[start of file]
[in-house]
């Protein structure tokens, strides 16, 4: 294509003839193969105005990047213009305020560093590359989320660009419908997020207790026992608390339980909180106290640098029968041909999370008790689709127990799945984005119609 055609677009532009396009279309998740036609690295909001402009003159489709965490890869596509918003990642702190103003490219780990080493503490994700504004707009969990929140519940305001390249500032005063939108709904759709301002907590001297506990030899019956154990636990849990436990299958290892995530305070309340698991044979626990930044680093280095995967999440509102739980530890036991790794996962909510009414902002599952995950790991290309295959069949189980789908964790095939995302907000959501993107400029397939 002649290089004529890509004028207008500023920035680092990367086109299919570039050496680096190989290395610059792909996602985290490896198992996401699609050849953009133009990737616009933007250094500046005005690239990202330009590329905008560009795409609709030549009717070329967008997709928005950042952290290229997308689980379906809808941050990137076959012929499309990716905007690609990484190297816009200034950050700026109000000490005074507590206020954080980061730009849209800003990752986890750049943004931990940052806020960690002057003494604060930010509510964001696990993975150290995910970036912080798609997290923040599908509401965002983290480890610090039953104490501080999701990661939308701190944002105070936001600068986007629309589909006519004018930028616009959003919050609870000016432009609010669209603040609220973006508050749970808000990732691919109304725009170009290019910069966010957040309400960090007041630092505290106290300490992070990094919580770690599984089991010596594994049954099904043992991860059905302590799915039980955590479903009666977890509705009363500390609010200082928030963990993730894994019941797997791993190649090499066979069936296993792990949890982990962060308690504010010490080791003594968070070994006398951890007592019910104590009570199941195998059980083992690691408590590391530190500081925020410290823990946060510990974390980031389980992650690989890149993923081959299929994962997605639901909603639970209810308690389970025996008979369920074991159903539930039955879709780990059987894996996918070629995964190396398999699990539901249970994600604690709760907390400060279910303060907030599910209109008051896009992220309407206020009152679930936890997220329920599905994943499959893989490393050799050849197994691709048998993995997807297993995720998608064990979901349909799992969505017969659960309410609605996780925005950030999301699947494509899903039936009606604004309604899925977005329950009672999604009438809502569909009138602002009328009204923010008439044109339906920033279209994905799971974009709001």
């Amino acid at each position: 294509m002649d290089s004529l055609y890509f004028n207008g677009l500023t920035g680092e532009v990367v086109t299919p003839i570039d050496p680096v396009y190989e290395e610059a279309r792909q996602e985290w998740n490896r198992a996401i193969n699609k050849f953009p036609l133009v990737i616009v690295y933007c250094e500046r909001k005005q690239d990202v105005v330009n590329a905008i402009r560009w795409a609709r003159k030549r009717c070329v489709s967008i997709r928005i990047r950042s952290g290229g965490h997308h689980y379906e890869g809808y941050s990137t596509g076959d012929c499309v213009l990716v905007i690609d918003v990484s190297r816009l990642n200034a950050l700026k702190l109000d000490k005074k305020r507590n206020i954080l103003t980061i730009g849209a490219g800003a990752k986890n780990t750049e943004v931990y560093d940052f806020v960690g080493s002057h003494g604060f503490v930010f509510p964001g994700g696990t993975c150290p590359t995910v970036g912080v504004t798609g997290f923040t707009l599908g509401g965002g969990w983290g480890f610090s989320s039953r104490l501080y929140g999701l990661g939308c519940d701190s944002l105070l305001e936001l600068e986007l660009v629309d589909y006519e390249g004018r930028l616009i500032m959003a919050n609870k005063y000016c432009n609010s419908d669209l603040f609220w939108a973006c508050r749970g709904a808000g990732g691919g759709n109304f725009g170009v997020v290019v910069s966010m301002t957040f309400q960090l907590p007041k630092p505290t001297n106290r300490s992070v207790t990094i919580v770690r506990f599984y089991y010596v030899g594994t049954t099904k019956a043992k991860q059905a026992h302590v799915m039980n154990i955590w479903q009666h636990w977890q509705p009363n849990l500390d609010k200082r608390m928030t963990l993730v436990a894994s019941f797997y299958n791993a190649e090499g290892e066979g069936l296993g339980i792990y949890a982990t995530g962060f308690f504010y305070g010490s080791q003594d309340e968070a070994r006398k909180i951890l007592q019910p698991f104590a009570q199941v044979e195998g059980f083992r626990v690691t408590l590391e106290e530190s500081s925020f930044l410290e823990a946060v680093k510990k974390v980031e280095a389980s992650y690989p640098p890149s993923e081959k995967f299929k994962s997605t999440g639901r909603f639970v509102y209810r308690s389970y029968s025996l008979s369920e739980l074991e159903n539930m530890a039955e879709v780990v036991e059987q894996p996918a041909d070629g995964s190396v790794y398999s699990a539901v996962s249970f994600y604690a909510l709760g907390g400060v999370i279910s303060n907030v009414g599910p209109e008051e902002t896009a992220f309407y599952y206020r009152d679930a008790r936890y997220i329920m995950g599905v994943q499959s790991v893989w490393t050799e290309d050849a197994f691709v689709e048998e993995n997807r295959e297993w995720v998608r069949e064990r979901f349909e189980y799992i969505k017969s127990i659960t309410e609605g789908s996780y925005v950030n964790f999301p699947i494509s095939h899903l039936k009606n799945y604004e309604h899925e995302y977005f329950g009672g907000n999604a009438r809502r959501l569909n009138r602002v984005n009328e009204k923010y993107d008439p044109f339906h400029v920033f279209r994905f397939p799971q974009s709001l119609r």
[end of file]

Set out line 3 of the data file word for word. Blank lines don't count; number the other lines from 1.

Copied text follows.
């Amino acid at each position: 294509m002649d290089s004529l055609y890509f004028n207008g677009l500023t920035g680092e532009v990367v086109t299919p003839i570039d050496p680096v396009y190989e290395e610059a279309r792909q996602e985290w998740n490896r198992a996401i193969n699609k050849f953009p036609l133009v990737i616009v690295y933007c250094e500046r909001k005005q690239d990202v105005v330009n590329a905008i402009r560009w795409a609709r003159k030549r009717c070329v489709s967008i997709r928005i990047r950042s952290g290229g965490h997308h689980y379906e890869g809808y941050s990137t596509g076959d012929c499309v213009l990716v905007i690609d918003v990484s190297r816009l990642n200034a950050l700026k702190l109000d000490k005074k305020r507590n206020i954080l103003t980061i730009g849209a490219g800003a990752k986890n780990t750049e943004v931990y560093d940052f806020v960690g080493s002057h003494g604060f503490v930010f509510p964001g994700g696990t993975c150290p590359t995910v970036g912080v504004t798609g997290f923040t707009l599908g509401g965002g969990w983290g480890f610090s989320s039953r104490l501080y929140g999701l990661g939308c519940d701190s944002l105070l305001e936001l600068e986007l660009v629309d589909y006519e390249g004018r930028l616009i500032m959003a919050n609870k005063y000016c432009n609010s419908d669209l603040f609220w939108a973006c508050r749970g709904a808000g990732g691919g759709n109304f725009g170009v997020v290019v910069s966010m301002t957040f309400q960090l907590p007041k630092p505290t001297n106290r300490s992070v207790t990094i919580v770690r506990f599984y089991y010596v030899g594994t049954t099904k019956a043992k991860q059905a026992h302590v799915m039980n154990i955590w479903q009666h636990w977890q509705p009363n849990l500390d609010k200082r608390m928030t963990l993730v436990a894994s019941f797997y299958n791993a190649e090499g290892e066979g069936l296993g339980i792990y949890a982990t995530g962060f308690f504010y305070g010490s080791q003594d309340e968070a070994r006398k909180i951890l007592q019910p698991f104590a009570q199941v044979e195998g059980f083992r626990v690691t408590l590391e106290e530190s500081s925020f930044l410290e823990a946060v680093k510990k974390v980031e280095a389980s992650y690989p640098p890149s993923e081959k995967f299929k994962s997605t999440g639901r909603f639970v509102y209810r308690s389970y029968s025996l008979s369920e739980l074991e159903n539930m530890a039955e879709v780990v036991e059987q894996p996918a041909d070629g995964s190396v790794y398999s699990a539901v996962s249970f994600y604690a909510l709760g907390g400060v999370i279910s303060n907030v009414g599910p209109e008051e902002t896009a992220f309407y599952y206020r009152d679930a008790r936890y997220i329920m995950g599905v994943q499959s790991v893989w490393t050799e290309d050849a197994f691709v689709e048998e993995n997807r295959e297993w995720v998608r069949e064990r979901f349909e189980y799992i969505k017969s127990i659960t309410e609605g789908s996780y925005v950030n964790f999301p699947i494509s095939h899903l039936k009606n799945y604004e309604h899925e995302y977005f329950g009672g907000n999604a009438r809502r959501l569909n009138r602002v984005n009328e009204k923010y993107d008439p044109f339906h400029v920033f279209r994905f397939p799971q974009s709001l119609r």